Saturday, October 1, 2022

Donor Hereby Transfers and Irrevocably Assigns

Unlike Karen WIlkin’s emotional article in today’s WSJ, Daniel Grant provides Brandeis fans with another clear, concise, and neutral outline of the Rose Art Museum fiasco (two if you count “When Going Gets Tough” on the same page). He brings a fresh take on pro and contra positions to the closing and selling, as well as the legal issues with “donor intent.” He also gives lengthy attention to the selling and buying of art and stocks during this time, as well as the tax consequences that could arise for donors. Lastly, he also covers why Brandeis would be better off by selling via auction rather than private sales. Rose Art Museum lovers looking for irrational and emotional “reasons” need not read this article; you won’t find it.

An example of why Brandeis is doing the right thing:

University of Chicago economist David Galenson…speculated, however, that university trustees may have seen their principal donors tapped out from the last fund-raising campaign and that Brandeis was not in a strong position to borrow funds from banks. “If other options are closed off, it’s not an unreasonable position to say that this is an educational institution in financial trouble and that art is an asset like any other, so why not sell it.”

True. We don’t know what financial disasters await Brandeis, and we certainly are not in the position to cry over sold artwork when, and as others have pointed out in the last week, a university’s mission should be narrowly tailored to academics, professional training, and education. Many will argue that access to art is part of this education, but no one said that a university had to supply what is already present outside a university context.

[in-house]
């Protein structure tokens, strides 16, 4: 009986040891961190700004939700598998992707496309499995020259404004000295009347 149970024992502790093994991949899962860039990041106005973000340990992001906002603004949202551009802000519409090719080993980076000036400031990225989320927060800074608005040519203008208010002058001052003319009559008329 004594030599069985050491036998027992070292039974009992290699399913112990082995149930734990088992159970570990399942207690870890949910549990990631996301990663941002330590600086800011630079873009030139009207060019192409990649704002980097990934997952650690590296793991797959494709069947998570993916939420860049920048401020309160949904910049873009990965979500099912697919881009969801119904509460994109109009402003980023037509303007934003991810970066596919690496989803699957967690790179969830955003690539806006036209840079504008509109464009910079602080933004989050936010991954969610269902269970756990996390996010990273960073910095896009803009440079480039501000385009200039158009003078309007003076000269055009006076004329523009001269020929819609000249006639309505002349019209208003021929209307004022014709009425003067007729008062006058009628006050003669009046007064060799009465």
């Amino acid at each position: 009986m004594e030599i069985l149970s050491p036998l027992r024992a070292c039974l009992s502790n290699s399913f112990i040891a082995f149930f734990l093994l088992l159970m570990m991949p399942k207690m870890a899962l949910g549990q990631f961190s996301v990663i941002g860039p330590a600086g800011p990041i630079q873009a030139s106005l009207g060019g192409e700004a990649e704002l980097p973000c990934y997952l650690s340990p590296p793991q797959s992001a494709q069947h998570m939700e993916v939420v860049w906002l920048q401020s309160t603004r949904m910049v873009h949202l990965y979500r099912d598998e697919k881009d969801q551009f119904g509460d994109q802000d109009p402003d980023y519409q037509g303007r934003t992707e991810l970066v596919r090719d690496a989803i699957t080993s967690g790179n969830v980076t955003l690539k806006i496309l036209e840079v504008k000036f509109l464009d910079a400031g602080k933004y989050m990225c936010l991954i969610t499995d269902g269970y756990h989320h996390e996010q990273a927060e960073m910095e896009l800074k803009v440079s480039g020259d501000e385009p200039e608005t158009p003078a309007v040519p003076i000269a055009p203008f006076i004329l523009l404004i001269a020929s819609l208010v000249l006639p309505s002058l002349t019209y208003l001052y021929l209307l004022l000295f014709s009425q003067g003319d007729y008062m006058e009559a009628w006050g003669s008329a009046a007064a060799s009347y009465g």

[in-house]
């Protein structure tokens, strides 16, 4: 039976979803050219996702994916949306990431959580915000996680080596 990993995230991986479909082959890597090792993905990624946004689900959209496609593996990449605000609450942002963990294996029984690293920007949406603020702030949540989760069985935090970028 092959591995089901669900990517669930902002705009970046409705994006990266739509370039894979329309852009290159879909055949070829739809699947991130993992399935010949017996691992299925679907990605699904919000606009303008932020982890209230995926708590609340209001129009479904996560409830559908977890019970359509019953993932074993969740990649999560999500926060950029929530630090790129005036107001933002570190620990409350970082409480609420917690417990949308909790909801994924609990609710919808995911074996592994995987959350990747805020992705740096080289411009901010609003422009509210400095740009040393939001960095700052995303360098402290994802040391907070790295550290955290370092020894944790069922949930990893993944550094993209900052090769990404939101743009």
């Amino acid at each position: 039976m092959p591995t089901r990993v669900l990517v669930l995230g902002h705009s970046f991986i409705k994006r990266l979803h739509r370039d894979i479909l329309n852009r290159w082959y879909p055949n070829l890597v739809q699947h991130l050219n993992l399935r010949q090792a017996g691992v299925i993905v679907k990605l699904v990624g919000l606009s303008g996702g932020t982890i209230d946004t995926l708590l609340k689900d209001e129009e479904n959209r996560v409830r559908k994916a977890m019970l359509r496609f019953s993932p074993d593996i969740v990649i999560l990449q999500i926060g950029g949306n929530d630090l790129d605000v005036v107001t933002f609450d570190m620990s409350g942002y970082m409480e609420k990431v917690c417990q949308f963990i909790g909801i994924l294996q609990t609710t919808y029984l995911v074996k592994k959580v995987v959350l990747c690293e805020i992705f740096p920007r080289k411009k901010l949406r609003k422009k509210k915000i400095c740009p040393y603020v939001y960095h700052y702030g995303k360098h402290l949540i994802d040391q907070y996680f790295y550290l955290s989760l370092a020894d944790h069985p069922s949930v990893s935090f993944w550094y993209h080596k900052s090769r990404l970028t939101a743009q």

Additionally, Daniel Grant has another brief article on the dreaded “prissy fatwa,” deaccessioning, as well as news that The National Academy may have more artworks on the chopping block.

Art isn’t a lost cause at Brandeis. The university plans to reopen the Rose Art building as an arts center, focusing on student and faculty exhibitions, with studio space for making art and gallery space for imported shows. “We want to be sure we have art on the campus even if we don’t have art,” said Marty Wyngaarden Krauss, the school’s provost.



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